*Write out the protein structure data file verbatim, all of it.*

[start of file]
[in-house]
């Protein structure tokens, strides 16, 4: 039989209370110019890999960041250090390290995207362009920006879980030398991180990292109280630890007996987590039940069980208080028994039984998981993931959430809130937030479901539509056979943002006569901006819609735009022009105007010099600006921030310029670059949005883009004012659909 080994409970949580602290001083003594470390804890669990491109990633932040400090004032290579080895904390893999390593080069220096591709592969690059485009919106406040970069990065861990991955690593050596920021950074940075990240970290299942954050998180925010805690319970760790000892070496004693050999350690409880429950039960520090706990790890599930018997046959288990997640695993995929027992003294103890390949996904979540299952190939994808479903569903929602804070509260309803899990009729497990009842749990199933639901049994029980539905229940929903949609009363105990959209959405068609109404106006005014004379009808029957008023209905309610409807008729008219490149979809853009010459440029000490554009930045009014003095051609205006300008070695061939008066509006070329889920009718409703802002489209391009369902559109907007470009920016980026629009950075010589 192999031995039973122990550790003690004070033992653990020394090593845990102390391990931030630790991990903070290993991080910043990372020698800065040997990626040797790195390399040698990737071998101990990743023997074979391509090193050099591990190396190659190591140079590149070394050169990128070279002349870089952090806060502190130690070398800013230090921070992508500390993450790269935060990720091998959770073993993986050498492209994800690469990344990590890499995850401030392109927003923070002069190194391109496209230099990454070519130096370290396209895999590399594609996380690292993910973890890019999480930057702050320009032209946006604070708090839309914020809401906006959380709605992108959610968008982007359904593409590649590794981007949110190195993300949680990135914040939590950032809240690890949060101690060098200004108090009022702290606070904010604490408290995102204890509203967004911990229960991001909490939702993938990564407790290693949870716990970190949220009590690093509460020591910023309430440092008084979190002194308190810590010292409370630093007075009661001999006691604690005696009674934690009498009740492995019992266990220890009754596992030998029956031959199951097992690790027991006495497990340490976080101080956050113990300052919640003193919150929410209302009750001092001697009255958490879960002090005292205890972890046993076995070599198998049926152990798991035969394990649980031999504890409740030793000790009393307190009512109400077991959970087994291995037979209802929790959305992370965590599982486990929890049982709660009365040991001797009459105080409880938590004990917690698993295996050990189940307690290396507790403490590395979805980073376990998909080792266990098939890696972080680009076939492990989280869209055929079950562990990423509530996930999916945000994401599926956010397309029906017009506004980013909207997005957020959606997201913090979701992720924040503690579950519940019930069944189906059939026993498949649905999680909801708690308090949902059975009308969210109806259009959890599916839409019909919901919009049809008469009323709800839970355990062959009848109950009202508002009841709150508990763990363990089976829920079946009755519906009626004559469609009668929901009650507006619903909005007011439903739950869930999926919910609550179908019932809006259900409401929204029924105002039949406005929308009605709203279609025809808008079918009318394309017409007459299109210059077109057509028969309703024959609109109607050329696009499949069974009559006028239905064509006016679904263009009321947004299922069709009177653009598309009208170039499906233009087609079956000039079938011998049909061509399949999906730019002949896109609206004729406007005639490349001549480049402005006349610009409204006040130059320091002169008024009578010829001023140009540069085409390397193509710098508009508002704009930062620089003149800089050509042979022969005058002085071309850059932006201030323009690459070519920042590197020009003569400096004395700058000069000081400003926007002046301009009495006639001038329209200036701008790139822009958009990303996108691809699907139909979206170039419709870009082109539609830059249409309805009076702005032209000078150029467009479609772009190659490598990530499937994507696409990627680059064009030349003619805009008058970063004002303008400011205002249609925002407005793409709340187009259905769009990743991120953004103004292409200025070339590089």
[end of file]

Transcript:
[in-house]
């Protein structure tokens, strides 16, 4: 039989209370110019890999960041250090390290995207362009920006879980030398991180990292109280630890007996987590039940069980208080028994039984998981993931959430809130937030479901539509056979943002006569901006819609735009022009105007010099600006921030310029670059949005883009004012659909 080994409970949580602290001083003594470390804890669990491109990633932040400090004032290579080895904390893999390593080069220096591709592969690059485009919106406040970069990065861990991955690593050596920021950074940075990240970290299942954050998180925010805690319970760790000892070496004693050999350690409880429950039960520090706990790890599930018997046959288990997640695993995929027992003294103890390949996904979540299952190939994808479903569903929602804070509260309803899990009729497990009842749990199933639901049994029980539905229940929903949609009363105990959209959405068609109404106006005014004379009808029957008023209905309610409807008729008219490149979809853009010459440029000490554009930045009014003095051609205006300008070695061939008066509006070329889920009718409703802002489209391009369902559109907007470009920016980026629009950075010589 192999031995039973122990550790003690004070033992653990020394090593845990102390391990931030630790991990903070290993991080910043990372020698800065040997990626040797790195390399040698990737071998101990990743023997074979391509090193050099591990190396190659190591140079590149070394050169990128070279002349870089952090806060502190130690070398800013230090921070992508500390993450790269935060990720091998959770073993993986050498492209994800690469990344990590890499995850401030392109927003923070002069190194391109496209230099990454070519130096370290396209895999590399594609996380690292993910973890890019999480930057702050320009032209946006604070708090839309914020809401906006959380709605992108959610968008982007359904593409590649590794981007949110190195993300949680990135914040939590950032809240690890949060101690060098200004108090009022702290606070904010604490408290995102204890509203967004911990229960991001909490939702993938990564407790290693949870716990970190949220009590690093509460020591910023309430440092008084979190002194308190810590010292409370630093007075009661001999006691604690005696009674934690009498009740492995019992266990220890009754596992030998029956031959199951097992690790027991006495497990340490976080101080956050113990300052919640003193919150929410209302009750001092001697009255958490879960002090005292205890972890046993076995070599198998049926152990798991035969394990649980031999504890409740030793000790009393307190009512109400077991959970087994291995037979209802929790959305992370965590599982486990929890049982709660009365040991001797009459105080409880938590004990917690698993295996050990189940307690290396507790403490590395979805980073376990998909080792266990098939890696972080680009076939492990989280869209055929079950562990990423509530996930999916945000994401599926956010397309029906017009506004980013909207997005957020959606997201913090979701992720924040503690579950519940019930069944189906059939026993498949649905999680909801708690308090949902059975009308969210109806259009959890599916839409019909919901919009049809008469009323709800839970355990062959009848109950009202508002009841709150508990763990363990089976829920079946009755519906009626004559469609009668929901009650507006619903909005007011439903739950869930999926919910609550179908019932809006259900409401929204029924105002039949406005929308009605709203279609025809808008079918009318394309017409007459299109210059077109057509028969309703024959609109109607050329696009499949069974009559006028239905064509006016679904263009009321947004299922069709009177653009598309009208170039499906233009087609079956000039079938011998049909061509399949999906730019002949896109609206004729406007005639490349001549480049402005006349610009409204006040130059320091002169008024009578010829001023140009540069085409390397193509710098508009508002704009930062620089003149800089050509042979022969005058002085071309850059932006201030323009690459070519920042590197020009003569400096004395700058000069000081400003926007002046301009009495006639001038329209200036701008790139822009958009990303996108691809699907139909979206170039419709870009082109539609830059249409309805009076702005032209000078150029467009479609772009190659490598990530499937994507696409990627680059064009030349003619805009008058970063004002303008400011205002249609925002407005793409709340187009259905769009990743991120953004103004292409200025070339590089």